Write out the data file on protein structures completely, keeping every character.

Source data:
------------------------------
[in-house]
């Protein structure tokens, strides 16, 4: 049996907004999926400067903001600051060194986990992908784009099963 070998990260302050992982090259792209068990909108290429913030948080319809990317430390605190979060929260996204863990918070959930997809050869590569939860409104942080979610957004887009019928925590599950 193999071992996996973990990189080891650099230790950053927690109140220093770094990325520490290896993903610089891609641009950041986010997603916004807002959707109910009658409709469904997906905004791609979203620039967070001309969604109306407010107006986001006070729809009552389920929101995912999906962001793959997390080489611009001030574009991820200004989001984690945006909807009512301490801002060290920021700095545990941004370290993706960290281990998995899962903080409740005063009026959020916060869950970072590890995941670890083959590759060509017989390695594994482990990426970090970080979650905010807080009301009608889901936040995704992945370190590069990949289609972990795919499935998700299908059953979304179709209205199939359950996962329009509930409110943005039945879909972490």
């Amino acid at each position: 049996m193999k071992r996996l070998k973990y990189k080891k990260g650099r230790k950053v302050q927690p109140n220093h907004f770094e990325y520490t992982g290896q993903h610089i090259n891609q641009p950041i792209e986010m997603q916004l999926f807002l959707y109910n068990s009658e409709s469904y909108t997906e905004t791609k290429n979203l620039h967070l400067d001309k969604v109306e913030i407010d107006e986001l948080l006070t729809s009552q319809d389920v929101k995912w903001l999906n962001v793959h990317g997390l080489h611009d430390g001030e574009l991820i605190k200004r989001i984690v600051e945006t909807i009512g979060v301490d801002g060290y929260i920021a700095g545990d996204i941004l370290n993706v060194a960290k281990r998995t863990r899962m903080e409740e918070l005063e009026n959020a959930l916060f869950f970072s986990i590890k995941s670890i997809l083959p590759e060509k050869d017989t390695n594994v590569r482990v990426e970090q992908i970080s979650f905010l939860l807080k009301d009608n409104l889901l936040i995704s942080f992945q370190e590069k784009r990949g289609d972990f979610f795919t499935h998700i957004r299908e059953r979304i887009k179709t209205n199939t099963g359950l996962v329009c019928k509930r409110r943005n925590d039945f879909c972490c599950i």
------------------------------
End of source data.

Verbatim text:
[in-house]
């Protein structure tokens, strides 16, 4: 049996907004999926400067903001600051060194986990992908784009099963 070998990260302050992982090259792209068990909108290429913030948080319809990317430390605190979060929260996204863990918070959930997809050869590569939860409104942080979610957004887009019928925590599950 193999071992996996973990990189080891650099230790950053927690109140220093770094990325520490290896993903610089891609641009950041986010997603916004807002959707109910009658409709469904997906905004791609979203620039967070001309969604109306407010107006986001006070729809009552389920929101995912999906962001793959997390080489611009001030574009991820200004989001984690945006909807009512301490801002060290920021700095545990941004370290993706960290281990998995899962903080409740005063009026959020916060869950970072590890995941670890083959590759060509017989390695594994482990990426970090970080979650905010807080009301009608889901936040995704992945370190590069990949289609972990795919499935998700299908059953979304179709209205199939359950996962329009509930409110943005039945879909972490």
């Amino acid at each position: 049996m193999k071992r996996l070998k973990y990189k080891k990260g650099r230790k950053v302050q927690p109140n220093h907004f770094e990325y520490t992982g290896q993903h610089i090259n891609q641009p950041i792209e986010m997603q916004l999926f807002l959707y109910n068990s009658e409709s469904y909108t997906e905004t791609k290429n979203l620039h967070l400067d001309k969604v109306e913030i407010d107006e986001l948080l006070t729809s009552q319809d389920v929101k995912w903001l999906n962001v793959h990317g997390l080489h611009d430390g001030e574009l991820i605190k200004r989001i984690v600051e945006t909807i009512g979060v301490d801002g060290y929260i920021a700095g545990d996204i941004l370290n993706v060194a960290k281990r998995t863990r899962m903080e409740e918070l005063e009026n959020a959930l916060f869950f970072s986990i590890k995941s670890i997809l083959p590759e060509k050869d017989t390695n594994v590569r482990v990426e970090q992908i970080s979650f905010l939860l807080k009301d009608n409104l889901l936040i995704s942080f992945q370190e590069k784009r990949g289609d972990f979610f795919t499935h998700i957004r299908e059953r979304i887009k179709t209205n199939t099963g359950l996962v329009c019928k509930r409110r943005n925590d039945f879909c972490c599950i």